Probably no, because as long as my uncle was anonymous to the 'net (as he is now, and as is Dr. Syn), what harm would it do? I know my uncle died. My family and his friends will mourn him regardless of some chatter on a website that doesn't even mention his name.

And that's really the part I don't get -- so long as this is all anonymous (my uncle, Dr. Syn) -- what right do I have to insist that anyone believe my particular anonymous and unverifiable story on the internet? If it's really your trust and belief that I'm after, then I'll have the guts to drop the cloak of anonymity and I'll give you some verifiable details. But I can't have it both ways -- I can't withhold all verifiable information and then get personally offended when people point out that they can't verify my story.
posted by Mid at 9:05 PM on October 30, 2007 [2 favorites]


aw, thanks graventy.
posted by nickyskye at 9:13 PM on October 30, 2007


When you cultivate a presence online one of the chances you take is of being discussed as an abstraction by strangers. There are a hell of a lot nastier places for it to happen than Metafilter.

As far as I can see nobody from Metafilter is going over to Dr. Syn's or Brenda Love's or Tiff2004's sites to talk a bunch of smack. The only place this thread is getting mentioned where anyone connected to him or his family is likely to see it is in the comments on Brenda Love's blog - so maybe you should go clean that up, Brenda Love, instead of hanging around here trying to tell us what we're allowed to discuss.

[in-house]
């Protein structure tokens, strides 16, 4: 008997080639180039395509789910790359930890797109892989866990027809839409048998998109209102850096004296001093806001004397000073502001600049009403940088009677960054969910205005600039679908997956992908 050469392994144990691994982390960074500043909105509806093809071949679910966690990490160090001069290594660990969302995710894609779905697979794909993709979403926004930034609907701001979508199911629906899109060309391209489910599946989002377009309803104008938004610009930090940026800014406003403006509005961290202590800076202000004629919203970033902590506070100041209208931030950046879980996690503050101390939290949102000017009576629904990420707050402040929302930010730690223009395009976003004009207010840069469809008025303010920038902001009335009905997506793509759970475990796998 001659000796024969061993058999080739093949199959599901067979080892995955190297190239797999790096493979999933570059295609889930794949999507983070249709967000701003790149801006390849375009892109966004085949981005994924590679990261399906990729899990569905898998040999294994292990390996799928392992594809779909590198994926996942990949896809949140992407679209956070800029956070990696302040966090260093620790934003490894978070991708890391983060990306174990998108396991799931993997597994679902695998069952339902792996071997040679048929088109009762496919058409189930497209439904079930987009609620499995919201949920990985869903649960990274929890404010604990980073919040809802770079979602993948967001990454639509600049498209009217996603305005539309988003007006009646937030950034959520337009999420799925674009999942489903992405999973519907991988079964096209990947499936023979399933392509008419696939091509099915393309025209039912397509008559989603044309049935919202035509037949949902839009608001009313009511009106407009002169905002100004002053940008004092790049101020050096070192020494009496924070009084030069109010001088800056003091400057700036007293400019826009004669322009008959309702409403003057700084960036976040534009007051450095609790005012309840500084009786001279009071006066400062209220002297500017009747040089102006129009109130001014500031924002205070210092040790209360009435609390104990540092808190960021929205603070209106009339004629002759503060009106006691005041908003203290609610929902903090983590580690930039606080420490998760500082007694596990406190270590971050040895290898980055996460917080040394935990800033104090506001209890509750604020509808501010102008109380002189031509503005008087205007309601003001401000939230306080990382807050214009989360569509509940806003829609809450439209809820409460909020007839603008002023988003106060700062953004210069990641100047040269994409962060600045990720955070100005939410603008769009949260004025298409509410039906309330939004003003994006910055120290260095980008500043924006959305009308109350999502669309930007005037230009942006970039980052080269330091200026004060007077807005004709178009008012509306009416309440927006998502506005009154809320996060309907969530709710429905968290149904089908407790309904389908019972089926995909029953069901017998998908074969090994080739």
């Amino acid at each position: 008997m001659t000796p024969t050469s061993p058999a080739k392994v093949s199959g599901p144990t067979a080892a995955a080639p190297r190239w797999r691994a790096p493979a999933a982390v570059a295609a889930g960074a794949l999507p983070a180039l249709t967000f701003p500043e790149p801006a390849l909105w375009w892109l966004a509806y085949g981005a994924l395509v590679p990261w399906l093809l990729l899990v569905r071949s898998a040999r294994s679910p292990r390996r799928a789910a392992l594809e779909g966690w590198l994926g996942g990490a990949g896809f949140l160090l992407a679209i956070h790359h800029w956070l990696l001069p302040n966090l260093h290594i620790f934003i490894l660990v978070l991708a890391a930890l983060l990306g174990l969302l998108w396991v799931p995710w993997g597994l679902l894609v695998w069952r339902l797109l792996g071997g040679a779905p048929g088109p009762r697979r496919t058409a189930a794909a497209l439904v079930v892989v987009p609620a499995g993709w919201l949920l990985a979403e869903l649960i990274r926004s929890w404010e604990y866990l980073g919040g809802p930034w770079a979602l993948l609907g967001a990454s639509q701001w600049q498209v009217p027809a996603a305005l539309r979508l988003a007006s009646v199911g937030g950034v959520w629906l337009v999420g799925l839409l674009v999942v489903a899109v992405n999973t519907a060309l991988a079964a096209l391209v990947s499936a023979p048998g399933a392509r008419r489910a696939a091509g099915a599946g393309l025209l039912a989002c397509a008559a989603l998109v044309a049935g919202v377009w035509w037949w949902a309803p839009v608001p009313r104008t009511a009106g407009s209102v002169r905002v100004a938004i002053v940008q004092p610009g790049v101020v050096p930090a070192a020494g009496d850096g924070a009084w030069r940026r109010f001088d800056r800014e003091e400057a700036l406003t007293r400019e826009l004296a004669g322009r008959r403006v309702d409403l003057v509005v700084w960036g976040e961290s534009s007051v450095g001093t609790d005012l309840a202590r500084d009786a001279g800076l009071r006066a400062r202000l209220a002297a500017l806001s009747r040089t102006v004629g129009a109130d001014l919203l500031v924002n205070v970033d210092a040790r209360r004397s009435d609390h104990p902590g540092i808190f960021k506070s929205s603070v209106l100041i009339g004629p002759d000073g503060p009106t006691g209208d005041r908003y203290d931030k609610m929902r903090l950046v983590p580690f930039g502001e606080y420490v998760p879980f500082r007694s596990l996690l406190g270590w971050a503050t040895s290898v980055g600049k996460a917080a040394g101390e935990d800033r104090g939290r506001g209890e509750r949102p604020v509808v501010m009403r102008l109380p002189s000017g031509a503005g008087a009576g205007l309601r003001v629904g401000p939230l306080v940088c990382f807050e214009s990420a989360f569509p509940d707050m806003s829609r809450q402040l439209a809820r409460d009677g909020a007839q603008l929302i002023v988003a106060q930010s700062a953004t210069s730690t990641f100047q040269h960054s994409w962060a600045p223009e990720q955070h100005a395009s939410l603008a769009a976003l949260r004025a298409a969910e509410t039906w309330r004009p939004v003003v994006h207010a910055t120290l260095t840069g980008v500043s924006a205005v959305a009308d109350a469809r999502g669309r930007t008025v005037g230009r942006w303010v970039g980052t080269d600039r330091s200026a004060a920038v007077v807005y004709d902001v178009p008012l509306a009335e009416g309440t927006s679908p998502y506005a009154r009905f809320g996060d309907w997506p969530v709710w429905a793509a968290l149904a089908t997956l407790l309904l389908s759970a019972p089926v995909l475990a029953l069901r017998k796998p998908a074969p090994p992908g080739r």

posted by nanojath at 10:26 PM on October 30, 2007 [1 favorite]


(I see we're all over Tiff2004's comments as well. Jesus, do you people actually want to keep this speculation contained here or not?)
posted by nanojath at 10:34 PM on October 30, 2007


The "iffy" points I find in this story are, first of all, that so far no one that is posting seems to have ever met this fellow in person. Secondly, much like when Kaycee's "mother" reported her daughter's demise, she specifically asked folks not to mourn, not to send tributes, etc. I notice Dr. Syn's family has asked the same. And lastly, I'm trying to figure out how he walked into a door with that much force to splinter a piece of bone into his eye. The orbital socket is sunken into the skull to protect the eye, no? Was he running to the bathroom at a full clip in the dark? And on the same day of his first surgery, his main concern was giving his wife the proper instructions for posting an update on his blog?

Has anyone found an obit for Dr. Syn yet? With all the current media focus/hysteria on MRSA, it seems like his story would've made the local newspapers.
posted by Oriole Adams at 11:55 PM on October 30, 2007


Pfft. Some of mefi's most prolific posters aren't real. Seriously, if thirteenkiller said pretty_generic died of some horrible infection, I'd be looking for an obit too. That's newspapers publish them, right?
posted by ryanrs at 12:01 AM on October 31, 2007


So if it is viral advertising, what's he selling? Eyepatches? Come on people
posted by A189Nut at 12:54 AM on October 31, 2007


All I have left to say is that is was well worth the $5 spent to join and say what I needed to say, and to stop some people from trying to make my friend out to be some kind of internet fraud. I dare to say he might would have done the same for me.
posted by Brenda Love at 3:14 AM on October 31, 2007


Perhaps he would be more amused than annoyed at the idea of 'Doctor Syn' becoming an internet mystery man? The power of the Internets bringing sceptics themslselves to join inadvertently in creating a not-unacceptable tribute?

Hail and farewell to the entity behind the mask.